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The Live-in Care Difference For Those Who Have Suffered A Stroke


In the UK, a stroke will occur every five minutes equalling over 100,000 strokes every single year. Following a stroke, a person will at the very least need temporary care during the initial 30 day recovery, and then continual care if you suffered a stroke with lasting effects on the body.

There are lots of options for care, including nursing homes and care homes, but stroke aftercare can also be provided in the home. In-home care can help families regain stability and quality of life after a stroke, all within the familiar surroundings of the family home.

How Live-in Care Helps

In-home care does not have to be round the clock if that is not what you feel is needed. A home care type service could just take the strain off your main caring duties, helping with some personal care, house cleaning, grocery shopping and similar tasks. However, if your loved one has significant medical care needs, then live-in care can also provide professional care in the home 24/7.

With a reputable live-in care company, the carers provided will be experienced in working with stroke patients within the home. Carers will have experience – having worked with people who have suffered with all different kinds of stroke, who have been affected in all different ways. Home care or live-in care services are always unique to the person receiving them, and are adapted to suit every client’s needs.

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A Nurse-Led Care Plan For Stroke Victims In Their Very Own Home

Home care services are based around the needs of your loved one, and delivered in the place that means the most to them – their own home. What is so beneficial about choosing live-in care is that your care specialist will work with you and your loved one to create a totally unique and dedicated care plan that works around your physical needs, emotional needs and lifestyle.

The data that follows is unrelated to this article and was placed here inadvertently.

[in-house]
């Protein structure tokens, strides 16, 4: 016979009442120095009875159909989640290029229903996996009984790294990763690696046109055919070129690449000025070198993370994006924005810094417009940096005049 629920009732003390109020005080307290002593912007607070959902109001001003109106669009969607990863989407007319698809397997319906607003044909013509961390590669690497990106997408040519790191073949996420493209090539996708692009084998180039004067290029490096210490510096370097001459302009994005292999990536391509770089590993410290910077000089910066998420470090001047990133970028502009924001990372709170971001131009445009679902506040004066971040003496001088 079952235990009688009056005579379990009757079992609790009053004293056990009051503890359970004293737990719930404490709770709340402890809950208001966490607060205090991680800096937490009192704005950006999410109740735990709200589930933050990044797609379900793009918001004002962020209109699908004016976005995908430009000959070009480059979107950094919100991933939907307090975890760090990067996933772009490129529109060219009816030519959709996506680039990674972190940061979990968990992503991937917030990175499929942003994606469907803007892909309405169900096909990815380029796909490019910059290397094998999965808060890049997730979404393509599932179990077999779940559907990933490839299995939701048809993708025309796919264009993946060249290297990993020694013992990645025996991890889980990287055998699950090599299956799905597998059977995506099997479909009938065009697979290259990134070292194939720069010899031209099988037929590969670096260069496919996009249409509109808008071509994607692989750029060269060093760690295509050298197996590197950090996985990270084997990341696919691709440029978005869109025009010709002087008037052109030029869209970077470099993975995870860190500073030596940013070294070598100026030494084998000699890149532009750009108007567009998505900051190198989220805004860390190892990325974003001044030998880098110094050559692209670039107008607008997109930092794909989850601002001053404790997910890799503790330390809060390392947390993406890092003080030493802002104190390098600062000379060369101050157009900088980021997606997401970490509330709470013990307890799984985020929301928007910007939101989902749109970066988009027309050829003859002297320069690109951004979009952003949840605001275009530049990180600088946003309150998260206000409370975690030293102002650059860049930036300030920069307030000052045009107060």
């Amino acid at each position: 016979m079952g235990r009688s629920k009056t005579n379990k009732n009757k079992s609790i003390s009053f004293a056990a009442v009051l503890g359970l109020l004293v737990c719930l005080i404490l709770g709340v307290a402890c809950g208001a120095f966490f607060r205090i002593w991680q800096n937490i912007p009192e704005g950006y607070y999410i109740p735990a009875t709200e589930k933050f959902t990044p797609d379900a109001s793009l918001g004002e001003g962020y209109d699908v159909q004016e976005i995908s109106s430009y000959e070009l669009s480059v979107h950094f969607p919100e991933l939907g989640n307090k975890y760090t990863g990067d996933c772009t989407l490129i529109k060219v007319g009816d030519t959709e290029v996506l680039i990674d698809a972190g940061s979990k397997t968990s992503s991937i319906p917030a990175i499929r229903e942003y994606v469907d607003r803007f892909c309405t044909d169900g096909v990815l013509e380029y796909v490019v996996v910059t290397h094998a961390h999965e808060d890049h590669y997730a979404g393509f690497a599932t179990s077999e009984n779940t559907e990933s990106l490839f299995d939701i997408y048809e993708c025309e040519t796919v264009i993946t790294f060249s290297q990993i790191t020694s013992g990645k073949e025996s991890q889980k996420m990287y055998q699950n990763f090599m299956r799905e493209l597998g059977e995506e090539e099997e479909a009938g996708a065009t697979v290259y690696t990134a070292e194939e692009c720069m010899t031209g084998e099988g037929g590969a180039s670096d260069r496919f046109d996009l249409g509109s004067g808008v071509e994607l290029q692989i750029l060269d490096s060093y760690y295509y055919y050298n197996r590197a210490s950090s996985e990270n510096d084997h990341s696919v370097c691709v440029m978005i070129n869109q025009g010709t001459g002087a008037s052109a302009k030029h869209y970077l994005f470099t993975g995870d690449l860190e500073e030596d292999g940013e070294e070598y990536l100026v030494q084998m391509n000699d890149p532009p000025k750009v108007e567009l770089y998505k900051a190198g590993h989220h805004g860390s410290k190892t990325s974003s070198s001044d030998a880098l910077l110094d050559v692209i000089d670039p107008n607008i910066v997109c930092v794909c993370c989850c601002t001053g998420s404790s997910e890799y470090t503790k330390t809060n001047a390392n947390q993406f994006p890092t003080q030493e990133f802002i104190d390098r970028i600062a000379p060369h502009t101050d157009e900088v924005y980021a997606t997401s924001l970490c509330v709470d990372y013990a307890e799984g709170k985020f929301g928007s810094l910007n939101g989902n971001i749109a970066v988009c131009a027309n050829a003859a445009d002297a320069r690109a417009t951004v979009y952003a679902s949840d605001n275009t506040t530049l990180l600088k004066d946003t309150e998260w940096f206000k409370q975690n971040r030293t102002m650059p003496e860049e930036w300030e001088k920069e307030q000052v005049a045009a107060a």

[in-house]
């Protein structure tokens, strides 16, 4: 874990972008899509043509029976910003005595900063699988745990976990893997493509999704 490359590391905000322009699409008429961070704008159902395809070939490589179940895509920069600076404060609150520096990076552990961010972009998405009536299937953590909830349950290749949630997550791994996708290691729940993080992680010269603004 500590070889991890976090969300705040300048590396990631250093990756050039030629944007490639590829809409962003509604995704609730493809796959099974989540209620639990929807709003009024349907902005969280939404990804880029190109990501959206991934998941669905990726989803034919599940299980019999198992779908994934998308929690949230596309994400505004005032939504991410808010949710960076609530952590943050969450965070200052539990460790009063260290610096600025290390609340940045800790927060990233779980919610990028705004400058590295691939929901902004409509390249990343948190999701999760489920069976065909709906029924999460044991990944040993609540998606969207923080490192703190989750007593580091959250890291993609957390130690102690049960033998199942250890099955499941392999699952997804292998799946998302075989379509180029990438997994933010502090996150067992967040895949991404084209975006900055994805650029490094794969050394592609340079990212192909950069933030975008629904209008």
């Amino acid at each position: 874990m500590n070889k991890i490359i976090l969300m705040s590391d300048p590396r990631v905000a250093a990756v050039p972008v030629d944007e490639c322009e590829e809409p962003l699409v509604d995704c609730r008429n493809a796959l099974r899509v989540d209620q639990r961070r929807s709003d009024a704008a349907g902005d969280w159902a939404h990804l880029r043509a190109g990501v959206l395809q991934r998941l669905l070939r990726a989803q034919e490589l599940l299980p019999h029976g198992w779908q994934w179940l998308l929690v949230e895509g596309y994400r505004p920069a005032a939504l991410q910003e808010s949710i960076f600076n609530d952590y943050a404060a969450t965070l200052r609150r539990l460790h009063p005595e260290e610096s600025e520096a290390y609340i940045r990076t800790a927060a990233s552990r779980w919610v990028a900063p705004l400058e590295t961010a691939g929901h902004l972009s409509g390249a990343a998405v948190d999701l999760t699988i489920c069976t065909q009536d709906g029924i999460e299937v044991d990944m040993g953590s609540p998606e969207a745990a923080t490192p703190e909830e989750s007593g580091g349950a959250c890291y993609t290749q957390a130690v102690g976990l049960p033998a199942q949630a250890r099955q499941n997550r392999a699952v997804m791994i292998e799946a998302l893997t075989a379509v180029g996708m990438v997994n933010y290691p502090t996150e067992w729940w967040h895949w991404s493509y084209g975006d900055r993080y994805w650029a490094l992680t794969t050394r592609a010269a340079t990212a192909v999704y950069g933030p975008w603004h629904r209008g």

Stroke Victims Need Familiar Surroundings

With home care for those who have suffered a stroke, they are able to recover and recuperate in familiar surroundings they are comfortable in. This can aid in the recovery process making it quicker, and it is also an excellent base for rehabilitation. Stroke victims often need to go through therapy to learn to walk, or speak again and the best place for this therapy is at home. If any physical restrictions are going to be permanent, your carer can help you work around them in the home and recommend devices and adaptations to make the home more suitable to your new needs.

The Next Step

If you do feel your loved one requires additional care following a stroke, there are plenty of places you can go to for advice. Your GP is probably your first port of call, but you can also find advice on websites like stroke.org.uk. It might take some time to get everything into place, but once you have that extra care and support right in your own home, you and your loved one will be able to enjoy the quality of life you both deserve.

For impartial guidance and advice about home care or live-in care you can reach us by phone on 0330 311 2906 or by email at hello@liveincarehub.co.uk



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10 Comments. Leave new

  • A stroke is so cruel. You’re know what you want your body to do but it just doesn’t respond.

    A live-in carer definitely helps with lots of the day to day things but it’s important also that they encourage their client to do as much as they are still able to do.

    • Absolutely Tony – a live in carer provides much more than general day-to-day help – they also offer much needed encouragement to people after a stroke to continue to do what they can but also to learn how to cope in areas where they struggle. It isn’t always possible to recover fully from a stroke but people can learn to manage in a variety of ways and having a professional on hand, every day, makes a tremendous difference.

  • Anything is possible with the right support!

  • Care at home enables more continuity too which definitely helps speed up recovery as the person caring gets to know the person really well

    • Yes that’s such a crucial point that the carer knows and understands their client in a way that simply isn’t possible in a care home where carers work different shifts and, let’s face it, simply don’t have the time to provide anything like as much one-to-one time with people.

  • What a great blog post – very useful tips!

  • I agree. I’ve seen how live in care has helped keep someone in their own home and how it’s benefited them not just physically but mentally to.

  • I’ve seen how it works – a neighbour of mine had a stroke and his wife was exhausted looking after him. A couple of weeks of live-in care while she went to see old friends in Scotland really made all the difference

    • That’s a good point George that we perhaps don’t highlight enough – just how totally exhausting it is for the spouse or partner to look after their loved one after a stroke. Especially since the partner isn’t generally in the first flush of youth.

  • Really useful information.



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